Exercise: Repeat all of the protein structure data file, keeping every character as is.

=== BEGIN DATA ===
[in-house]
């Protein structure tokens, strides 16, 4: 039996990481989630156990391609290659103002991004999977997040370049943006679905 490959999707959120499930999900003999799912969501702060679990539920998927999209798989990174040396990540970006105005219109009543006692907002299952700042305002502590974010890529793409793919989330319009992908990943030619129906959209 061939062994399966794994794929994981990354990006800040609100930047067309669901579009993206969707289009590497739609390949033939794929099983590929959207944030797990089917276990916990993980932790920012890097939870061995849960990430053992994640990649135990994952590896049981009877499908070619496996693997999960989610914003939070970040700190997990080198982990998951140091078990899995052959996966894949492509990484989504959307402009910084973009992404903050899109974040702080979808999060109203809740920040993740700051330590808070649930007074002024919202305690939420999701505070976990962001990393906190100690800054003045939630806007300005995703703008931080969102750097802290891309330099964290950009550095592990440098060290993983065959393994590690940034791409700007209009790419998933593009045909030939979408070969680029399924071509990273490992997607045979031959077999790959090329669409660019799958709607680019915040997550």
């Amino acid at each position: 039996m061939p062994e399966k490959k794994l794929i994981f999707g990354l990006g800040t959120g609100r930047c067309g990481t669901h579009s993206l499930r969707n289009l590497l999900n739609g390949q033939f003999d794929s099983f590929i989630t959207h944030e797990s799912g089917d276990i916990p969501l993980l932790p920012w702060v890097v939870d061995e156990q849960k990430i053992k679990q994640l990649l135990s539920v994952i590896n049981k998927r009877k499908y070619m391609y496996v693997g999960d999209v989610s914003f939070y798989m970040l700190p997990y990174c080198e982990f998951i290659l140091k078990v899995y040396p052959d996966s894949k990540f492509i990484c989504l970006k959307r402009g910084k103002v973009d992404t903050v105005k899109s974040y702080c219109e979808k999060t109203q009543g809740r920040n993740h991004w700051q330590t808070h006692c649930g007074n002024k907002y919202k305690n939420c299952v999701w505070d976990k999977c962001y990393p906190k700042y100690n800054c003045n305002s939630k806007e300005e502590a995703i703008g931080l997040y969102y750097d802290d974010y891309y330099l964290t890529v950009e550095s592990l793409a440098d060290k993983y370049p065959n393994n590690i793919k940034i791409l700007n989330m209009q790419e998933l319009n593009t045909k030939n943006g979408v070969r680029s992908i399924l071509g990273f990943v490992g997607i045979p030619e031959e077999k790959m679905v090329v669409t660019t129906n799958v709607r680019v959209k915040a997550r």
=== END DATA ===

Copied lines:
[in-house]
């Protein structure tokens, strides 16, 4: 039996990481989630156990391609290659103002991004999977997040370049943006679905 490959999707959120499930999900003999799912969501702060679990539920998927999209798989990174040396990540970006105005219109009543006692907002299952700042305002502590974010890529793409793919989330319009992908990943030619129906959209 061939062994399966794994794929994981990354990006800040609100930047067309669901579009993206969707289009590497739609390949033939794929099983590929959207944030797990089917276990916990993980932790920012890097939870061995849960990430053992994640990649135990994952590896049981009877499908070619496996693997999960989610914003939070970040700190997990080198982990998951140091078990899995052959996966894949492509990484989504959307402009910084973009992404903050899109974040702080979808999060109203809740920040993740700051330590808070649930007074002024919202305690939420999701505070976990962001990393906190100690800054003045939630806007300005995703703008931080969102750097802290891309330099964290950009550095592990440098060290993983065959393994590690940034791409700007209009790419998933593009045909030939979408070969680029399924071509990273490992997607045979031959077999790959090329669409660019799958709607680019915040997550």
């Amino acid at each position: 039996m061939p062994e399966k490959k794994l794929i994981f999707g990354l990006g800040t959120g609100r930047c067309g990481t669901h579009s993206l499930r969707n289009l590497l999900n739609g390949q033939f003999d794929s099983f590929i989630t959207h944030e797990s799912g089917d276990i916990p969501l993980l932790p920012w702060v890097v939870d061995e156990q849960k990430i053992k679990q994640l990649l135990s539920v994952i590896n049981k998927r009877k499908y070619m391609y496996v693997g999960d999209v989610s914003f939070y798989m970040l700190p997990y990174c080198e982990f998951i290659l140091k078990v899995y040396p052959d996966s894949k990540f492509i990484c989504l970006k959307r402009g910084k103002v973009d992404t903050v105005k899109s974040y702080c219109e979808k999060t109203q009543g809740r920040n993740h991004w700051q330590t808070h006692c649930g007074n002024k907002y919202k305690n939420c299952v999701w505070d976990k999977c962001y990393p906190k700042y100690n800054c003045n305002s939630k806007e300005e502590a995703i703008g931080l997040y969102y750097d802290d974010y891309y330099l964290t890529v950009e550095s592990l793409a440098d060290k993983y370049p065959n393994n590690i793919k940034i791409l700007n989330m209009q790419e998933l319009n593009t045909k030939n943006g979408v070969r680029s992908i399924l071509g990273f990943v490992g997607i045979p030619e031959e077999k790959m679905v090329v669409t660019t129906n799958v709607r680019v959209k915040a997550r």